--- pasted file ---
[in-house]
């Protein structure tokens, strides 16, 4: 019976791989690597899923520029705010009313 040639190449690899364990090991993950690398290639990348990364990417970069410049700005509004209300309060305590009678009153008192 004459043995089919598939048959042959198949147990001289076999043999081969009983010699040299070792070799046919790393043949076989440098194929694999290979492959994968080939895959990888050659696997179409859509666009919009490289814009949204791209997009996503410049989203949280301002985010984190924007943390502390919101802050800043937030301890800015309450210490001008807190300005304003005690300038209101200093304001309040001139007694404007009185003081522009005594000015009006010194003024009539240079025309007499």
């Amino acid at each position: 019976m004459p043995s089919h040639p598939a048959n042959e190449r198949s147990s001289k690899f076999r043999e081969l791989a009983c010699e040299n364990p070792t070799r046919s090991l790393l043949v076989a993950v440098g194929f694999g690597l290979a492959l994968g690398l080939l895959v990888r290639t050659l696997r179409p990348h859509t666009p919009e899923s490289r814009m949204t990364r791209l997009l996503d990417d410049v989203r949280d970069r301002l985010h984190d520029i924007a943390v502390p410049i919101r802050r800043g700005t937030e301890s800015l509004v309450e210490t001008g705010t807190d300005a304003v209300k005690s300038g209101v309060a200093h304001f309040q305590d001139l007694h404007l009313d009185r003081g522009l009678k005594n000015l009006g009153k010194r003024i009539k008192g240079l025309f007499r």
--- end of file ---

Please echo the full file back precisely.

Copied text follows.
[in-house]
């Protein structure tokens, strides 16, 4: 019976791989690597899923520029705010009313 040639190449690899364990090991993950690398290639990348990364990417970069410049700005509004209300309060305590009678009153008192 004459043995089919598939048959042959198949147990001289076999043999081969009983010699040299070792070799046919790393043949076989440098194929694999290979492959994968080939895959990888050659696997179409859509666009919009490289814009949204791209997009996503410049989203949280301002985010984190924007943390502390919101802050800043937030301890800015309450210490001008807190300005304003005690300038209101200093304001309040001139007694404007009185003081522009005594000015009006010194003024009539240079025309007499």
């Amino acid at each position: 019976m004459p043995s089919h040639p598939a048959n042959e190449r198949s147990s001289k690899f076999r043999e081969l791989a009983c010699e040299n364990p070792t070799r046919s090991l790393l043949v076989a993950v440098g194929f694999g690597l290979a492959l994968g690398l080939l895959v990888r290639t050659l696997r179409p990348h859509t666009p919009e899923s490289r814009m949204t990364r791209l997009l996503d990417d410049v989203r949280d970069r301002l985010h984190d520029i924007a943390v502390p410049i919101r802050r800043g700005t937030e301890s800015l509004v309450e210490t001008g705010t807190d300005a304003v209300k005690s300038g209101v309060a200093h304001f309040q305590d001139l007694h404007l009313d009185r003081g522009l009678k005594n000015l009006g009153k010194r003024i009539k008192g240079l025309f007499r």